- Moussaieff A, Rimmerman N, Bregman T, et al. Incensole acetate, an incense component, elicits psychoactivity by activating TRPV3 channels in the brain. The FASEB Journal. 2008;22(8):3024-3034. doi:10.1096/fj.07-101865. https://www.ncbi.nlm.nih.gov/pmc/articles/PMC2493463/
- J Cereb Blood Flow Metab. 2008 Jul;28(7):1341-52. doi: 10.1038/jcbfm.2008.28. Epub 2008 Apr 16. https://www.ncbi.nlm.nih.gov/pubmed/18414499
- Liu M, Wu Q, Chen P, et al. A Boswellic Acid-Containing Extract Ameliorates Schistosomiasis Liver Granuloma and Fibrosis through Regulating NF-κB Signaling in Mice. Rénia L, ed. PLoS ONE. 2014;9(6):e100129. doi:10.1371/journal.pone.0100129.
- Ammon HP. Department of Pharmacology, Institute of Pharmaceutical Sciences, University of Tuebingen, Tuebingen, Germany. email@example.com. Modulation of the immune system by Boswellia serrata extracts and boswellic acids. 2010 Sep;17(11):862-7. doi: 10.1016/j.phymed.2010.03.003. Epub 2010 Aug 8. https://www.ncbi.nlm.nih.gov/pubmed/20696559
- Wang Q, Pan X, Wong HH, et al. Oral and topical boswellic acid attenuates mouse osteoarthritis. Osteoarthritis and cartilage / OARS, Osteoarthritis Research Society. 2014;22(1):128-132. doi:10.1016/j.joca.2013.10.012. https://www.ncbi.nlm.nih.gov/pmc/articles/PMC3992997/
Liu Z, Liu X, Sang L, Liu H, Xu Q, Liu Z. Boswellic acid attenuates asthma phenotypes by downregulation of GATA3 via pSTAT6 inhibition in a murine model of asthma. International Journal of Clinical and Experimental Pathology. 2015;8(1):236-243. https://www.ncbi.nlm.nih.gov/pmc/articles/PMC4348891/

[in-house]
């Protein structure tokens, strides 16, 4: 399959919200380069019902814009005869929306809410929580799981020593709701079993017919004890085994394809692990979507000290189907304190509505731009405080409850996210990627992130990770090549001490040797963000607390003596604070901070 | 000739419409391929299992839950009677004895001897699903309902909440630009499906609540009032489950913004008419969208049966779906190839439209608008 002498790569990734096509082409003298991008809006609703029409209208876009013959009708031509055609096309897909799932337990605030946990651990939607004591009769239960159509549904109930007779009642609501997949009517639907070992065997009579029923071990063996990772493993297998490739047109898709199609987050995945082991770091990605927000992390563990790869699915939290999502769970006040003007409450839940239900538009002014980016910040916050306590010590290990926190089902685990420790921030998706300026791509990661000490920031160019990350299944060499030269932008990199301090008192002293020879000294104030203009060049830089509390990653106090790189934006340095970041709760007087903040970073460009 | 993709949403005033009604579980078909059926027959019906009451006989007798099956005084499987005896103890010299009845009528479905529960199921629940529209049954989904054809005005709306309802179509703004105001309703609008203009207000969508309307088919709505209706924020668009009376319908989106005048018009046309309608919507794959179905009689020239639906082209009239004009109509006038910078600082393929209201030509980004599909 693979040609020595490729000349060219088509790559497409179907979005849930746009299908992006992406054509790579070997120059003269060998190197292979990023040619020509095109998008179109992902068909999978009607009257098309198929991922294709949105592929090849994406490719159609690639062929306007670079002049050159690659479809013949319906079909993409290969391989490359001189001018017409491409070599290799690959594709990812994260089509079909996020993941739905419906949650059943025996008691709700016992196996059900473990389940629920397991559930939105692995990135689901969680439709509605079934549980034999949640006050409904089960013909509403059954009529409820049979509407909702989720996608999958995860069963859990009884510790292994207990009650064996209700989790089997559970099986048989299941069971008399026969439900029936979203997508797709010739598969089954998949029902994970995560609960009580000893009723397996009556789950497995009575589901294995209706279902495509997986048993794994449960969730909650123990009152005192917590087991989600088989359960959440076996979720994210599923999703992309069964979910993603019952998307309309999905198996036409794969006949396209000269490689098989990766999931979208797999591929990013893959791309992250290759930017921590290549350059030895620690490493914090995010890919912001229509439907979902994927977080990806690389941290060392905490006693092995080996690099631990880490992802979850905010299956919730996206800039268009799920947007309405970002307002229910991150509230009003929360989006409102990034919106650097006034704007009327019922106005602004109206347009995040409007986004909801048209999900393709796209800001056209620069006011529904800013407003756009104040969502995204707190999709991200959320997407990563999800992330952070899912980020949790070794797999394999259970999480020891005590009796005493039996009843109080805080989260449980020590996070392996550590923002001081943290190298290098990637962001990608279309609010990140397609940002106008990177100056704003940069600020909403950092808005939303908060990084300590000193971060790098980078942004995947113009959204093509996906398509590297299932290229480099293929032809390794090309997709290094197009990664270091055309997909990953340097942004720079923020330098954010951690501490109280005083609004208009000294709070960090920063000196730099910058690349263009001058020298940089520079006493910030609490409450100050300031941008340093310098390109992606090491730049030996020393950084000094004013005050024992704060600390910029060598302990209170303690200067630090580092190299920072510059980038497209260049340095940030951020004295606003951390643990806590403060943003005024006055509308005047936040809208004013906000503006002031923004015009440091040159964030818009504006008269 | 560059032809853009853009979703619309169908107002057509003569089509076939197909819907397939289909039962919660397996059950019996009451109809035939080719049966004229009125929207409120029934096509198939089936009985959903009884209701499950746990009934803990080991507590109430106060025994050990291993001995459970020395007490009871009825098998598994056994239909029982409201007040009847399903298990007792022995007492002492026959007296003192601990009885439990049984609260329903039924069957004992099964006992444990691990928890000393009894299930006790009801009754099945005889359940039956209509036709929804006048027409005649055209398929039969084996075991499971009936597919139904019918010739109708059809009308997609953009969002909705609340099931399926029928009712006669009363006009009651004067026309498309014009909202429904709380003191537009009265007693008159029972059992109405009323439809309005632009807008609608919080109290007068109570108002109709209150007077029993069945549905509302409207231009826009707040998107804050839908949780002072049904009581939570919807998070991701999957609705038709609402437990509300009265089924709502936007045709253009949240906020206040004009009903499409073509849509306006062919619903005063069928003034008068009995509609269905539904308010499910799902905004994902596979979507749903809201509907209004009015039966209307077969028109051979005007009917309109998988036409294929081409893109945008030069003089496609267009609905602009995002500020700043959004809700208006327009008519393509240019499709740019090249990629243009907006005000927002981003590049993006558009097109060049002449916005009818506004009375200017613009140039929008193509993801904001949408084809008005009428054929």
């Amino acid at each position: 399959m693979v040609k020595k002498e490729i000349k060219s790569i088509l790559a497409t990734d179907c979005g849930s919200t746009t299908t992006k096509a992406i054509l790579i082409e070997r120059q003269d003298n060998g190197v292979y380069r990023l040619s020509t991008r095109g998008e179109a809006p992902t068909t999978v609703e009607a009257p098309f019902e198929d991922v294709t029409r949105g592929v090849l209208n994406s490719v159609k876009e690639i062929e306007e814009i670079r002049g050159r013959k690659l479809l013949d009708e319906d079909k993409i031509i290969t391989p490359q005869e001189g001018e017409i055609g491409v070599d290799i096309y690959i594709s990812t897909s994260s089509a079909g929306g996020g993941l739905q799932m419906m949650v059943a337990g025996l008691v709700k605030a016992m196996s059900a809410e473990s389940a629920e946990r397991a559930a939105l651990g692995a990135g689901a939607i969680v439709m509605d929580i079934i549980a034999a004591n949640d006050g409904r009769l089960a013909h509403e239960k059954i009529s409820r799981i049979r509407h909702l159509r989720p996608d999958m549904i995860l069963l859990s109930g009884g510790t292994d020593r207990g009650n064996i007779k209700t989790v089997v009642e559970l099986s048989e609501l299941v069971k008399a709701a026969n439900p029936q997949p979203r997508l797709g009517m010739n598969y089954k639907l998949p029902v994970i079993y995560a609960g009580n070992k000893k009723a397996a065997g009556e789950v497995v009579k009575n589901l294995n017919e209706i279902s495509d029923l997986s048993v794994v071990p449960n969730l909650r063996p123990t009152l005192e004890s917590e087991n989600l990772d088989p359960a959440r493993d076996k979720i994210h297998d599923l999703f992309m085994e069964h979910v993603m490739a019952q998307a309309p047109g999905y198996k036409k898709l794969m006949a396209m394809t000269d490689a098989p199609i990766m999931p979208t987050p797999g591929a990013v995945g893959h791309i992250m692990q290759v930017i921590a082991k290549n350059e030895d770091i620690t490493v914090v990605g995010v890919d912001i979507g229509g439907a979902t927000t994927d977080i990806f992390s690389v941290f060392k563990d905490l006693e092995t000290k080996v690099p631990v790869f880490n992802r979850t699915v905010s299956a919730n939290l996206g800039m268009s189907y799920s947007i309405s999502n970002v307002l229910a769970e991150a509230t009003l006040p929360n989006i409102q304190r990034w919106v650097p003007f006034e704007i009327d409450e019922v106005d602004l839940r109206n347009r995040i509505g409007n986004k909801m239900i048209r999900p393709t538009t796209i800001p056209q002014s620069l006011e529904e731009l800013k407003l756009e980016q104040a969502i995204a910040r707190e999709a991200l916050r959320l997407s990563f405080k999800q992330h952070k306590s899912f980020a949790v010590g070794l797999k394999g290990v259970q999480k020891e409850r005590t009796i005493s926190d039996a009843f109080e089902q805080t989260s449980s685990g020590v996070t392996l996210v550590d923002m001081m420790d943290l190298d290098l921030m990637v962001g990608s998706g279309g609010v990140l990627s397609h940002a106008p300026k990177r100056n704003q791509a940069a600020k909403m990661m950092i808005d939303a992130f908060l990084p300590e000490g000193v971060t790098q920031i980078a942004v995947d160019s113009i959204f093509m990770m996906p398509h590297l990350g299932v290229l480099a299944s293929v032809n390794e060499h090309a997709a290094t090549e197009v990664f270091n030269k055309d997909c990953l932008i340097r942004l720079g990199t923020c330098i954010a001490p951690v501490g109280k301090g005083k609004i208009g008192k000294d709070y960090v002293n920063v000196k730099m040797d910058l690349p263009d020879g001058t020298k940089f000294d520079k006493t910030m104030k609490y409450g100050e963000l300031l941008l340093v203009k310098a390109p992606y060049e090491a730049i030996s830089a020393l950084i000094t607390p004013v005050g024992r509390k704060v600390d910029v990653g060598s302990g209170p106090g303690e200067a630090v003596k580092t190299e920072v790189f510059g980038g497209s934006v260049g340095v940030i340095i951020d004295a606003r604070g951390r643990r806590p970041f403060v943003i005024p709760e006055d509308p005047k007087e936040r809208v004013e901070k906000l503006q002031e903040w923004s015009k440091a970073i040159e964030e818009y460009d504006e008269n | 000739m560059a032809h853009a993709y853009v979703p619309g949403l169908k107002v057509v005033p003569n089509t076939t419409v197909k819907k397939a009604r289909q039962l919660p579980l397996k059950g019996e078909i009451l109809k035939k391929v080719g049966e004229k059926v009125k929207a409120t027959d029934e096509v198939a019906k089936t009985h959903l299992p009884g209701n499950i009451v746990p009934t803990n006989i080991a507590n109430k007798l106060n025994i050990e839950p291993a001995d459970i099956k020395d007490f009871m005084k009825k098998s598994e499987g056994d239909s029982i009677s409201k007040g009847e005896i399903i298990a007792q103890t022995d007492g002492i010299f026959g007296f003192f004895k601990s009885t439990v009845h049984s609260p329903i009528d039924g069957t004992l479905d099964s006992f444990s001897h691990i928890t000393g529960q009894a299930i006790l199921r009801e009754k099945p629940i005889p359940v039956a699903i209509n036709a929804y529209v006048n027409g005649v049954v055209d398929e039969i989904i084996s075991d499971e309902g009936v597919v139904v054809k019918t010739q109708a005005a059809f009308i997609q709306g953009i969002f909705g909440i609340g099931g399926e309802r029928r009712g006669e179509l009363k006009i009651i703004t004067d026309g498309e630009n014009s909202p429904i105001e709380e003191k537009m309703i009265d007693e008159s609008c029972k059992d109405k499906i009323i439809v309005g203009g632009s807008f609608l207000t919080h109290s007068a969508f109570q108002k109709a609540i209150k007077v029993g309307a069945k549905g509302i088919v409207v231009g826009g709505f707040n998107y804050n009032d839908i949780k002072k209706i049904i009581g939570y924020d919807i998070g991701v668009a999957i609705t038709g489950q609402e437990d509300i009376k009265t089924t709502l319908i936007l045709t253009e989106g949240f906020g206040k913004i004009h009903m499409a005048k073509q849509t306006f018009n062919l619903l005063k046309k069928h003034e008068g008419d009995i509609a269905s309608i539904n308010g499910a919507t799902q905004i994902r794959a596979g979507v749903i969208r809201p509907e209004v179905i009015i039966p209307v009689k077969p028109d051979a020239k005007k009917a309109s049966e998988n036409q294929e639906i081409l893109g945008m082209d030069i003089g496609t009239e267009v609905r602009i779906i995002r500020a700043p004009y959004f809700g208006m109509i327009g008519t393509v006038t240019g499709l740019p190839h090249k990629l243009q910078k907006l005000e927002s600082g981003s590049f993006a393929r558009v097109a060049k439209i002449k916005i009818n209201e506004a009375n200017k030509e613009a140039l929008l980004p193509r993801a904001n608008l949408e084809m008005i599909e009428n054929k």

Pathania AS, Wani ZA, Guru SK, et al. The anti-angiogenic and cytotoxic effects of the boswellic acid analog BA145 are potentiated by autophagy inhibitors. Molecular Cancer. 2015;14:6. doi:10.1186/1476-4598-14-6. https://www.ncbi.nlm.nih.gov/pmc/articles/PMC4509694/
- Academy of Scientific and Innovative Research, CSIR, New Delhi, India. https://www.ncbi.nlm.nih.gov/pubmed/23948751
- Natural Product Microbes Division, Indian Institute of Integrative Medicine (CSIR), Canal Road, Jammu Tawi 180 001, India. Acyl derivatives of boswellic acids as inhibitors of NF-κB and STATs. 2012 Jan 1;22(1):431-5. doi: 10.1016/j.bmcl.2011.10.112. Epub 2011 Nov 9. https://www.ncbi.nlm.nih.gov/pubmed/22123322
- Pang X, Yi Z, Zhang X, et al. Acetyl-11-Keto-β-Boswellic Acid Inhibits Prostate Tumor Growth by Suppressing Vascular Endothelial Growth Factor Receptor 2-Mediated Angiogenesis. Cancer research. 2009;69(14):5893-5900. doi:10.1158/0008-5472.CAN-09-0755. https://www.ncbi.nlm.nih.gov/pmc/articles/PMC2724674/
- Eindhoven University of Technology, Electrical Engineering, Eindhoven, the Netherlands. Angiogenesis in prostate cancer: onset, progression and imaging. 2012 Dec;110(11 Pt C):E794-808. doi: 10.1111/j.1464-410X.2012.11444.x. Epub 2012 Sep 7. https://www.ncbi.nlm.nih.gov/pubmed/22958524
- Analysis of frankincense from various Boswellia species with inhibitory activity on human drug metabolising cytochrome P450 enzymes using liquid chromatography mass spectrometry after automated on-line extraction.